Understanding Belgium today

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  • Intitulé du programme
    Understanding Belgium today
  • mnémonique du programme
  • Programme organisé par
    • ULB Formation continue
    • Université libre de Bruxelles
  • Type de titre
    formation continue
  • Secteur et domaine d'études
    Sciences humaines et sociales/Sciences juridiques
  • Accessible en reprise d'études
  • Type d'horaire
    En journée
  • Durée de la formation
    courte (2 à 5 jours)
  • Catégorie / Thématique
    Sciences humaines et sociales - Sciences politiques et sociales



Informations générales

Type de titre

formation continue

Durée de la formation

courte (2 à 5 jours)

Type d'horaire

En journée

Catégorie(s) - Thématique(s)

Sciences humaines et sociales - Sciences politiques et sociales

Faculté(s) et université(s) organisatrice(s) Accessible en reprise d'études



This series of lectures is meant for newcomers to Belgium and/or anyone interested in understanding Belgium Professors and experts in the field, will identify elements which have lead to the formation of Belgium, as we know today. Through examples and anecdotes, they will illustrate the concept Belgitude.

Calendrier & inscriptions

Calendrier & inscriptions

Renseignements complémentaires

Ces conférences sont disponibles en français sur demande. Ce cycle de conférence a pour objectif de vous faire découvrir la Belgique dans toute sa réalité et sa complexité. Cinq conférences ciblées vous permettront de découvrir :

  • comprendre la Belgique : Culture et histoire

  • une introduction au système fédéral belge;

  • l'histoire de Bruxelles;

  • le réseau hospitalier et le système de santé en Belgique;

  • le système scolaire en Communauté française de Belgique;

Des professeurs, experts dans leur domaine, vous décriront les éléments qui ont présidé à la Belgique telle que nous la vivons aujourd'hui. Grâce à des exemples et anecdotes, ils illustreront le concept de belgitude.

Et avec le soutien des sociétés Euromut, Ethias, de la revue 'The Bulletin', du Bureau de liaison 'Bruxelles-Europe' et avec le soutien de BrusselsLife.be


I. Culture and history

Kenneth Bertrams, FNRS Researcher, ULB and University of Montréal

Date: Tuesday 17/02/2009 at 17h

Belgium is not easy to understand! Visitors, diplomats, Belgian themselves even are bewildered by its present institutional set-up: one federal State but 3 official Communities and 3 Regions each with its own government and, in addition, some deep-rooted philosophical divisions within the French and the Flemish speaking Communities. The main objective of the lectures is to provide an in-depth comprehension of Belgian history since the 19th century as a key to an understanding of the present-day structures of the State. The focus will be on the socio-economic development of Belgium, the philosophical debate between Catholics and non-Catholics and the linguistic question. These three main themes will contribute to explain the origin in 1830 of the new State as a result of a national and international consensus, the reasons of its economic successes in the 19th and 20th century, the difference in economic development between the two main regions, the cultural and political debates. To conclude, the complexity of the contemporary Belgian institutions will be related to the very complexity of Belgian society.

II. Introduction to the Belgian federal system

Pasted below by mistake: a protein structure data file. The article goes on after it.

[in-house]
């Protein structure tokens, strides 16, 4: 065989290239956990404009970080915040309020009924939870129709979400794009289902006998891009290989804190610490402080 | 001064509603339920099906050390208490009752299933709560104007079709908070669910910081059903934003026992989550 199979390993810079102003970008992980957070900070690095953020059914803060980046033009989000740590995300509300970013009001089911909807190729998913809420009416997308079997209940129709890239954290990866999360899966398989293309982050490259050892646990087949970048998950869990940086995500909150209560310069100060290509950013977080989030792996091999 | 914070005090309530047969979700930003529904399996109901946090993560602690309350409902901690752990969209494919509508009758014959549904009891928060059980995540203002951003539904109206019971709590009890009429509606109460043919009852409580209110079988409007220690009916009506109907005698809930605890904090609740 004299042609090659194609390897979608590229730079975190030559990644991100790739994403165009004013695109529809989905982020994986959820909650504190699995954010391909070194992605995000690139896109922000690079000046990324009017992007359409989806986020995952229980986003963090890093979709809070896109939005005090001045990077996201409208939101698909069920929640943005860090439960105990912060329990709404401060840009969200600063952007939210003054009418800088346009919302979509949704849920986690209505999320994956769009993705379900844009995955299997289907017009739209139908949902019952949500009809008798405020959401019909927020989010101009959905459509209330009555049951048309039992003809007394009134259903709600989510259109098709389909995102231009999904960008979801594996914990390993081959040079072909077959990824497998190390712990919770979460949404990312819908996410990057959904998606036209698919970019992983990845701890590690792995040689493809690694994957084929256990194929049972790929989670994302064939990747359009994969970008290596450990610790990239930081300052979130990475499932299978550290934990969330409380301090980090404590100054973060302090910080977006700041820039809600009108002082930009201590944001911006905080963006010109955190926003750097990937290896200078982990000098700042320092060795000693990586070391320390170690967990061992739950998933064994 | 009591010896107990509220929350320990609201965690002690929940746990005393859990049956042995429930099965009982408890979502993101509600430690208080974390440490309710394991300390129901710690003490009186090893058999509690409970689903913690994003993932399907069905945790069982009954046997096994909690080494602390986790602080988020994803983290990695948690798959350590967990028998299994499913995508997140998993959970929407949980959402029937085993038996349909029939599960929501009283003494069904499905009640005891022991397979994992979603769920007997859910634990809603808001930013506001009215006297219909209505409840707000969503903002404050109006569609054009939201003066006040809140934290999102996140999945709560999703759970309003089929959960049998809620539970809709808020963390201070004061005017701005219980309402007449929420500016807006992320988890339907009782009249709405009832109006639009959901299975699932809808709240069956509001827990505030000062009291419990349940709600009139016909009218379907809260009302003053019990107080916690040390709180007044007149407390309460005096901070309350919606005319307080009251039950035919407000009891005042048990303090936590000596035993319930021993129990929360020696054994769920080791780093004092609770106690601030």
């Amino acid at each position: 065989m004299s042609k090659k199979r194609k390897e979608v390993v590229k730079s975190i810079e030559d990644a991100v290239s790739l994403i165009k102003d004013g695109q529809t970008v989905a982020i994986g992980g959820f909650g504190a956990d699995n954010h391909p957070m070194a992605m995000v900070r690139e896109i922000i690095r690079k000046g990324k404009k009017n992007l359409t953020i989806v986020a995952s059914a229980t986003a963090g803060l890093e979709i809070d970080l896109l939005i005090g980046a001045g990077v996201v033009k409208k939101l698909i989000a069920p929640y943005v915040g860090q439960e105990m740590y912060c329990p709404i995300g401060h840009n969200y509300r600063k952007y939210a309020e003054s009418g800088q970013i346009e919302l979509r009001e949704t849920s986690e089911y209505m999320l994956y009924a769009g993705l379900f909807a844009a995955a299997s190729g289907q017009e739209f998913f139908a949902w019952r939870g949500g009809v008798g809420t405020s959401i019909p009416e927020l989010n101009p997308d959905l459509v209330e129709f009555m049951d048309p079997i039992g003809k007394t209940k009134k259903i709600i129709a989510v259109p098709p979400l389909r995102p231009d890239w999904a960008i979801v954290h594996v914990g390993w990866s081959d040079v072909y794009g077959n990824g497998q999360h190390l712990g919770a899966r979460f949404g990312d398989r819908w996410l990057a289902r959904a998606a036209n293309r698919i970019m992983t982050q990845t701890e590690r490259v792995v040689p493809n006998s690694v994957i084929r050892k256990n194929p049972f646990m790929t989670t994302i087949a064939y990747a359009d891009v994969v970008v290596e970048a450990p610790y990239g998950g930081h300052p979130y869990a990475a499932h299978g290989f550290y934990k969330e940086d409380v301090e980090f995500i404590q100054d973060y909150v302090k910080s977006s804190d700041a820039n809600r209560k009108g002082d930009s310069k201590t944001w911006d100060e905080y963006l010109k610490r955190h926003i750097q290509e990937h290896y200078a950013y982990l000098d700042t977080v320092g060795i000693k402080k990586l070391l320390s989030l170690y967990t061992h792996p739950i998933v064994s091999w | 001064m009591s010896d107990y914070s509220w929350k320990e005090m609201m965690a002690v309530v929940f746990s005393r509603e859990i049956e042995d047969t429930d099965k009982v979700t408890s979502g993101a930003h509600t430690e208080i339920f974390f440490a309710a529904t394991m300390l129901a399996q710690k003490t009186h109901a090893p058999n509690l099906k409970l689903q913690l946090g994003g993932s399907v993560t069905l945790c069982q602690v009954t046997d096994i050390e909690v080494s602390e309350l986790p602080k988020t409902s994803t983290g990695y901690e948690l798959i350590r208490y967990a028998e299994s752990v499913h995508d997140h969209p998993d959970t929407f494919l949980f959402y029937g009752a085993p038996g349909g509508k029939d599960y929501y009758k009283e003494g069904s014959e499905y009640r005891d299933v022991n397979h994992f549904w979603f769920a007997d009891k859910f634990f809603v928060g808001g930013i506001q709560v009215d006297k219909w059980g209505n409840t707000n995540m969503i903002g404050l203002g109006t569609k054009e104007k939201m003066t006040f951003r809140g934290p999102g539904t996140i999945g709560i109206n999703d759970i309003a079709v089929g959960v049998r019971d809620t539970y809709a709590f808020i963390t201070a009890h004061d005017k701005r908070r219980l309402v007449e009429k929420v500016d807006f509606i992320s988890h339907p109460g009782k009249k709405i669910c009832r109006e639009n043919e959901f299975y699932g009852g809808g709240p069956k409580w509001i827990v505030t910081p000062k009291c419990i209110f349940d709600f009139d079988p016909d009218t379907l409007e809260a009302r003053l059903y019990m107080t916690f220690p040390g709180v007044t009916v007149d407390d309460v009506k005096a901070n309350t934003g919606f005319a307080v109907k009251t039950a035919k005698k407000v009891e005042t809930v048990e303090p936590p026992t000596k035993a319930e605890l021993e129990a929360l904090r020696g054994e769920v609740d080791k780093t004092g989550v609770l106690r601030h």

Johanne Poirier, Professor at the Faculty of Law

Date: Tuesday 17/03/2009 at 17h

Belgium is a small European country of 10 million people, divided into three main language groups (French, Dutch and German speakers). Over the last 30 years, the Belgian unitary and relatively centralised system has gradually been transformed into one of the most decentralised federations. The Belgian experience illustrates how a mixture of self-rule and shared-rule has allowed, sometimes with significant tensions, several cultural communities to share a common political space. This brief presentation will introduce participants to the factors which contributed to the adoption of a federal structure. We will examine some of the unique features of the Belgian federal system, the principal being the co-existence and overlapping of two distinct types of constitutive units. The federation is composed of three Regions, which are traditional territorial units, and of Communities, which provide democratic institutions to cultural groups. It will be pointed out, however, that in Belgium, even this version of personal federalism has strong territorial limitations. The reasons behind this double-stratification will be outlined. These include the need to enable both Communities to manage cultural institutions in Brussels, without enforcing a particular and definitive ethnic or linguistic label on the inhabitants of the capital-city. We will also canvass some original power-sharing and conflict resolution arrangements within federal institutions (executive and major courts composed of an equal number of French and Dutch speakers, despite demographic differences, for instance). This part of the presentation will underline the bipolar, nearly confederal, dimension of the Belgian constitutional set-up, despite the existence of six constitutive units. Finally, current challenges facing the Belgian federation will also be examined, including the impact that institutions designed to accommodate diversity can have on the strengthening of these identities. In other words, institutions will be examined both as a solution to the tensions inherent in complex multicultural, multi-lingual and multinational societies, and as the potential source of tension in federal regimes.